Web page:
Rosie Byrne’s tips for beating hormonal breakouts

Whether hormonal, cystic, transient or long-lasting, acne will affect most of us at some point in our lifetime. Our skin can really affect our emotional and mental health because appearance is often the first impression someone else will get, and this can be extremely damaging.

Insecurities are made worse with the increasing visibility that we all have on social media, especially Instagram, where influencers and celebrities can make the ordinary person feel low, or simply disengaged from reality.

Despite this, most people suffer with some form of acne and many celebrities, such as Kendall Jenner, publicly acknowledge their own skincare issues, so if this is the case, you are by no means alone!

A routine is essential to treating your skin well and this can vary hugely from person to person. Whether you are a seasoned professional at skincare with a 7-step routine, or simply someone looking for better skin, these tips should help you keep your skin feeling fresh despite the harsh wintry weather that we are experiencing.

There are some general guidelines that you should keep in mind and habits that you may want to cut out in order to improve your skin. A good night’s sleep and plenty of water is essential to your general health and wellbeing, but it is surprising how beneficial this is for your skin.

Make-up should be taken off before bed in order to let your pores breathe and, if left on, it can provoke inflammation, especially around the eyes.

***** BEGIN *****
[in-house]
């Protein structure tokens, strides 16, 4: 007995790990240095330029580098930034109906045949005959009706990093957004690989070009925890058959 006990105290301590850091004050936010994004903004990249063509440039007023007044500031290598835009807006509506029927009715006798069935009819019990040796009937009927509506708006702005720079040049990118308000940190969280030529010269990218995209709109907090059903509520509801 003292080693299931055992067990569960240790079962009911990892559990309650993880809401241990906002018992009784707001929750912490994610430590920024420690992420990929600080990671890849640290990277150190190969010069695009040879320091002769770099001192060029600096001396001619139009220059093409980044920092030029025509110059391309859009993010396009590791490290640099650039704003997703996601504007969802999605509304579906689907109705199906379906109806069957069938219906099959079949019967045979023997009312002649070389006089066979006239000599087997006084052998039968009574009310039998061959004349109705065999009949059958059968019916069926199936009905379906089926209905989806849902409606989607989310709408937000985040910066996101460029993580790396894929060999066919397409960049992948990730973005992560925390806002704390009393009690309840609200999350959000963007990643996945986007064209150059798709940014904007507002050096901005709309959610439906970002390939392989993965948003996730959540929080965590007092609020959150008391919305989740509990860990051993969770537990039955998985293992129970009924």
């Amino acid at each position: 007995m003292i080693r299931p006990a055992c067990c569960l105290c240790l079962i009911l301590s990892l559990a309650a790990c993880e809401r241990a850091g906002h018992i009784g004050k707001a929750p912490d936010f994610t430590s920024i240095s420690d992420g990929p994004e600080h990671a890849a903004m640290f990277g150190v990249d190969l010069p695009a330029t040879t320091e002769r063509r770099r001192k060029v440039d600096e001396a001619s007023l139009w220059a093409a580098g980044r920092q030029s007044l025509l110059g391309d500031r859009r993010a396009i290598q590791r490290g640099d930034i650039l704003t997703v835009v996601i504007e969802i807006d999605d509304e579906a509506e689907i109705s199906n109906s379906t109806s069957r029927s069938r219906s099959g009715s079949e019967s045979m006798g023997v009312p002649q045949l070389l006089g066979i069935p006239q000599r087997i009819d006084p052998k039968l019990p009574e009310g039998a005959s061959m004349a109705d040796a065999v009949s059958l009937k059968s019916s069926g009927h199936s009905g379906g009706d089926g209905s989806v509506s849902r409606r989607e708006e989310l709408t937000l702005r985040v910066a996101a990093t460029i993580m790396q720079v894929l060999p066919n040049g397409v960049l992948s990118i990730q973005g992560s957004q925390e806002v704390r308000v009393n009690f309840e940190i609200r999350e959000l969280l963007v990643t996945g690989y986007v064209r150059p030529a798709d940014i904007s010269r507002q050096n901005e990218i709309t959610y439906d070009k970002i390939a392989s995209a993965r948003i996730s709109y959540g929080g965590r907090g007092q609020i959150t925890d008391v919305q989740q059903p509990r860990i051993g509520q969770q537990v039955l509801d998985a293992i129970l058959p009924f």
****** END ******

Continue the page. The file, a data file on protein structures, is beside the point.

Also avoid touching your face (don’t pick or squeeze spots no matter how satisfying it may be!) and be aware of items you may come into contact with without realising. Our hands and mobile devices often carry the most germs, which can provoke unwelcome blemishes, so ensuring that we wipe our phone with a cloth before placing it to our ear could help.

In terms of cleansing, you should wash your face regularly, but this will vary for some people depending on routine. A good guide is to wash your face morning and night, twice a day, with a cleanser and then moisturise afterwards.You can introduce steps between such as a toner that can refresh and brighten your skin, but this is not particularly necessary.

Good ingredients to look out for are salicylic acid and tea tree oil, which work to combat spots forming, and these can be found in high-street stores such as Boots with their own-brand range or Simple, which aims to provide simpler, cleaner beauty products.

This doesn’t need to take too much time, so don’t see it as an onerous activity, but it can provide a clean basis for any make-up that might be added afterwards, and means you are ready for the day (or a good night’s sleep)!

It may be that you have a good routine in place but spots still emerge from time to time or they are always present – if your skin is bothering you in terms of your mental health or is physically painful, it is worth going to see a medical professional to determine the cause and see if they can put you on a course of treatment. Your local GP will be able to examine any dermatological concerns and prescribe medication if necessary or refer you to a specialist.

It is also essential to bear in mind that clear skin can be a bit of a rollercoaster ride. Naturally our skin will have its ups and downs as our hormones change along with the weather, irritation, change in environment and water etc.

So, ride the rollercoaster and follow these simple steps along to way to ensure that you maintain a consistent routine and hopefully reduce those pesky breakouts.

Image Credit: Kjersten_Michaela via Pixabay

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